Warren Buffett once said, "It is far better to buy a wonderful company at a fair price, than a fair company at a wonderful price."
The Indian market hit a fresh record highs in the week gone by and the next question in front of investors is what to buy at a time when the GDP growth has slowed to a 6-year low, auto sales number remain dismal, infrastructure output contract for second straight month, and inflation is trading near RBI’s comfort zone.
Largecaps would continue to attract attention from investors but the big money could well be made in the small & midcaps stocks if the economy shows swift recovery, suggest experts.
“Looking at the current rich valuation of Nifty50, it seems the street is factoring in swift recovery in the economy. This is a big risk factor for the market as we remain skeptical about any quick recovery in the economy given structural challenges,” Rusmik Oza, Head of Fundamental Research, Kotak Securities told Moneycontrol.
“For the mid & smallcaps to outperform the frontliners, we need a broad recovery in the economy with improved credit offtake, better print of IIP, and GDP growth,” he said. In terms of valuations, the Forward PE of Midcap index is trading at a 14 percent discount to the Forward PE of Nifty50. On a standalone basis, the Nifty50 is trading a 19x Forward PE leaving very little room for any re-rating from hereon. Investors should look for stocks that are trading at fair valuations and hold the potential to create wealth in the long-term. Warren Buffett is one of the most successful investors of all time. A former student of Benjamin Graham, Buffett is noted as a legendary value investor, though he is also believed to incorporate an emphasis on management quality and company growth prospects.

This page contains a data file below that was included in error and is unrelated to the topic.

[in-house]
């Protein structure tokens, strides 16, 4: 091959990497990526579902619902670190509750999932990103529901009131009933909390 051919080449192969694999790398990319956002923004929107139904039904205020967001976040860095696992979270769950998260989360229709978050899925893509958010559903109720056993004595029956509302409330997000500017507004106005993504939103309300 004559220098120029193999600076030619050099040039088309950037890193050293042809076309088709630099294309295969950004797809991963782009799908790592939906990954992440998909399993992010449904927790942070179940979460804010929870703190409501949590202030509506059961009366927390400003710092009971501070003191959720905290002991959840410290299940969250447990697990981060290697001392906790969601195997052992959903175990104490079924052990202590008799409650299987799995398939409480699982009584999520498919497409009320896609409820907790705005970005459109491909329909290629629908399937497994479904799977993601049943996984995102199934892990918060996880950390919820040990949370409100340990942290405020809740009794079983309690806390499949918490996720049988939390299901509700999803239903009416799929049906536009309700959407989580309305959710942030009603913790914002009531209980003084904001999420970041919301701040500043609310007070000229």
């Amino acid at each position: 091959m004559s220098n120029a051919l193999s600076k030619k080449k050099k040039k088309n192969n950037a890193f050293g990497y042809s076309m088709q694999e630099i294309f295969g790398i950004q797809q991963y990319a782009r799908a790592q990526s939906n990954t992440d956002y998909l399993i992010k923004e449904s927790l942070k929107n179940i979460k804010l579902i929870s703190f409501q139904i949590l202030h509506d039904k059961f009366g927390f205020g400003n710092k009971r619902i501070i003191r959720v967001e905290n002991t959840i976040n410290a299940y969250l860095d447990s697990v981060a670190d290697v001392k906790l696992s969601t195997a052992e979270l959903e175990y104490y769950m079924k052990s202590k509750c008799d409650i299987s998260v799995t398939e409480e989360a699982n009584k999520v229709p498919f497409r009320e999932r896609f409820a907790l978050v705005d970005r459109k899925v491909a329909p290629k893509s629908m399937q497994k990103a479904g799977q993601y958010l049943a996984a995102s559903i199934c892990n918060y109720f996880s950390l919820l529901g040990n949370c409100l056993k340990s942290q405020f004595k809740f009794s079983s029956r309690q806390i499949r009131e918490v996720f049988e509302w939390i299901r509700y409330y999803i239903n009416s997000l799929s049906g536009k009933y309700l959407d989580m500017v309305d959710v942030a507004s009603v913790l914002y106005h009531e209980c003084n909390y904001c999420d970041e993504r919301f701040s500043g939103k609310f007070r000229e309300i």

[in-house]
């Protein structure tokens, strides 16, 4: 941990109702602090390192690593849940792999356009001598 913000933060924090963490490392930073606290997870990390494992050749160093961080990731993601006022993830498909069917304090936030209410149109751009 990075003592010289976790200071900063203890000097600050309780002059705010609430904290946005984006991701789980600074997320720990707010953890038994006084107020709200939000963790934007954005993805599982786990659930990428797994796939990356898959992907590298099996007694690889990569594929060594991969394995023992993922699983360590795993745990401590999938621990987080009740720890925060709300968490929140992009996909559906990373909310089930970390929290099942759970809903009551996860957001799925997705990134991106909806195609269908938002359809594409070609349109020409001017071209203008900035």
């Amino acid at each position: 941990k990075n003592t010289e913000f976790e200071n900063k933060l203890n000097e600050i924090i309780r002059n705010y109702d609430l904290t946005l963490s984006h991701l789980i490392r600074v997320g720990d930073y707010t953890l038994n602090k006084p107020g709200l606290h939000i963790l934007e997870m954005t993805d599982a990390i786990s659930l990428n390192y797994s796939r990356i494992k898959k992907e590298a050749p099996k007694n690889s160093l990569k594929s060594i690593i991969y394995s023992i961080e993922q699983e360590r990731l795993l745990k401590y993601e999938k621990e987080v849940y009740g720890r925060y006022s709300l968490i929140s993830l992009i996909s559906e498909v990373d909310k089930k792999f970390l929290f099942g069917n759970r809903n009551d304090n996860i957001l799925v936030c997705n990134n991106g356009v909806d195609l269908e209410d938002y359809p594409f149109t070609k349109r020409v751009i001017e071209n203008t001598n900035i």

Buffett most likely would emphasise on stocks that are trading at reasonable prices. Making the job simpler for investors in picking stocks conforming to the values of Buffett, we have taken data from MarketSmith powered by William O'Neil.
The following stocks were filtered with the highest Master Score and RS (Relative Strength) rating. Master Score is a proprietary filter created by MarketSmith that highlights great earnings potential and strong price performance of a stock.
The Master Score formula incorporates earnings growth, relative price strength, price-volume characteristics, industry group relative strength, and other factors—everything Buffet swears by.
On the other hand, RS rating is a technical tool that is the most popular way to see the market’s top performers. The Relative Strength rating is the result of calculating a stock’s percentage price change over the last 12 months.
A 40 percent weight is assigned to the latest three-month period; the remaining three quarters each receive 20 percent weight. All stocks are arranged in order of greatest price percentage change and assigned a percentile rank from 99 (highest) to 1 (lowest).
The filter is applied to look for companies with long-term past and potential future growth. Of the stocks returned by the screen, Buffett most likely would emphasize those trading at reasonable prices. The stocks having a market capitalisation greater than 500 crore and Average Rupee Volume greater than 10,000 crore are considered to filter stocks for the list.